BURLINGTON, Wash. — Jan. 14 UPDATE: Railroad Pub and Pizza announced the state has reversed their decision and is now allowing seated service to resume.
With five garage-door-sized windows welcoming a winter wind into Railroad Pub and Pizza, owner Nick Crandall figured he was good to open for dining during the current coronavirus restrictions.
"You could fly a kite in here," he said.
But what Crandall had hoped would be a solution for the railroad-themed pub has turned out to be more of a train wreck.
Crandall was told by the Washington State Department of Labor and Industries to shut down his dining room because people were still technically eating indoors under the building's roof.
Gov. Jay Inslee's outdoor seating requirements for restaurants restrict dining to "sidewalks, patios, courtyards, or other similar outdoor areas." Health officials have said that coronavirus transmission is more likely indoors than outdoors.
Crandall said the lack of flexibility is frustrating.
"They're kind of forcing you to not be legal," Crandall said. "People are like, screw it, I'm gonna open up. The state isn't working with me. They're not giving me even two tables to work with."
To offer in-person dining, many restaurants popped up tents on the sidewalks to protect tables and customers from the elements.
Some of the enclosed tents have been criticized by people who say they're no different from — and no safer than — eating indoors.
Crandall does not criticize those fellow small business owners who, he said, are "just trying to make a living." But he feels like his situation is just as safe, if not safer.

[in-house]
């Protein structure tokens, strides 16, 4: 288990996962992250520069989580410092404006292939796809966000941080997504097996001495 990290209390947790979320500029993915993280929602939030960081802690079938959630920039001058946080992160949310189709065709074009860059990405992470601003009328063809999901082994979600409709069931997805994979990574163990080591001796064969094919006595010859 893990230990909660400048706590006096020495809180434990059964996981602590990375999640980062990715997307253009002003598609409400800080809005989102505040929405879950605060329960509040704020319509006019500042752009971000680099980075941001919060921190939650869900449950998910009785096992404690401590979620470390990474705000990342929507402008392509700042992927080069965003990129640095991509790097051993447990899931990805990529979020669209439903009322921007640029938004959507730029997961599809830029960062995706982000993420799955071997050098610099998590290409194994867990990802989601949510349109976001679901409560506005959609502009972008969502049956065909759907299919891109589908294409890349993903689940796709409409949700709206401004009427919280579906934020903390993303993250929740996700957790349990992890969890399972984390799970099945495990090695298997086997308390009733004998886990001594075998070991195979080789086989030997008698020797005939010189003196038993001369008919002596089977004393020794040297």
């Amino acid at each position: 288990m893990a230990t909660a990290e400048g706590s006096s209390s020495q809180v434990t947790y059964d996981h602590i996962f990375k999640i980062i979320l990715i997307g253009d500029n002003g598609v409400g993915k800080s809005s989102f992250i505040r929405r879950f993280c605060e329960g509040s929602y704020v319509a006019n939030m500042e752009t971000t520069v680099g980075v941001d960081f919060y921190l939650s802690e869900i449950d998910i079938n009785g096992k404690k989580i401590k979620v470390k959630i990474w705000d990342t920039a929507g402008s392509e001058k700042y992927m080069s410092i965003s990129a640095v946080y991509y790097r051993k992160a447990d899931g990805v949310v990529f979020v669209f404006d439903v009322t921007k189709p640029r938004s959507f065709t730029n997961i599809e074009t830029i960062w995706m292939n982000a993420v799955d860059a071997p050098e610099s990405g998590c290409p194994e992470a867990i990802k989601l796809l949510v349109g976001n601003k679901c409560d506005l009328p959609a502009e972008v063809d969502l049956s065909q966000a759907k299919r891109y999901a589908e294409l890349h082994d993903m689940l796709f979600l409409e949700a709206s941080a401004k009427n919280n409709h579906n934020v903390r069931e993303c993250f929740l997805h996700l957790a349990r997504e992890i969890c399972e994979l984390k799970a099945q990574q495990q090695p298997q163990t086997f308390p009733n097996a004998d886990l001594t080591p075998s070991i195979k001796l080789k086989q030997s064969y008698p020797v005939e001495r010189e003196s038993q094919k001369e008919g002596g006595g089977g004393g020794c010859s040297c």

"I have enough flow of air coming through. What else do you want me to do?"
Crandall installed the roll-up windows five years ago when he opened Railroad Pub and Pizza, allowing for a well-ventilated dining room.
"With what's going on these days, I got lucky. I've got these doors and a good crosswind going on," Crandall said.
But right now, no accommodation is allowed for establishments like Crandall's, though L&I officials told KING 5 that the rules are under "review."
"We realize the requirements don’t fit perfectly in every situation," L&I spokesman Tim Church said. "We are working with the Department of Health now to review the restaurant requirements, looking at different arrangements that may allow for safer, well-ventilated dining. This particular situation is likely one of those we will look at as part of that review."
For now, it's back to takeout only. While the folks at Railroad Pizza wait for business to get back on track, and Crandall's patience wears thin.
"It just makes another small business say screw it, I can't do it anymore."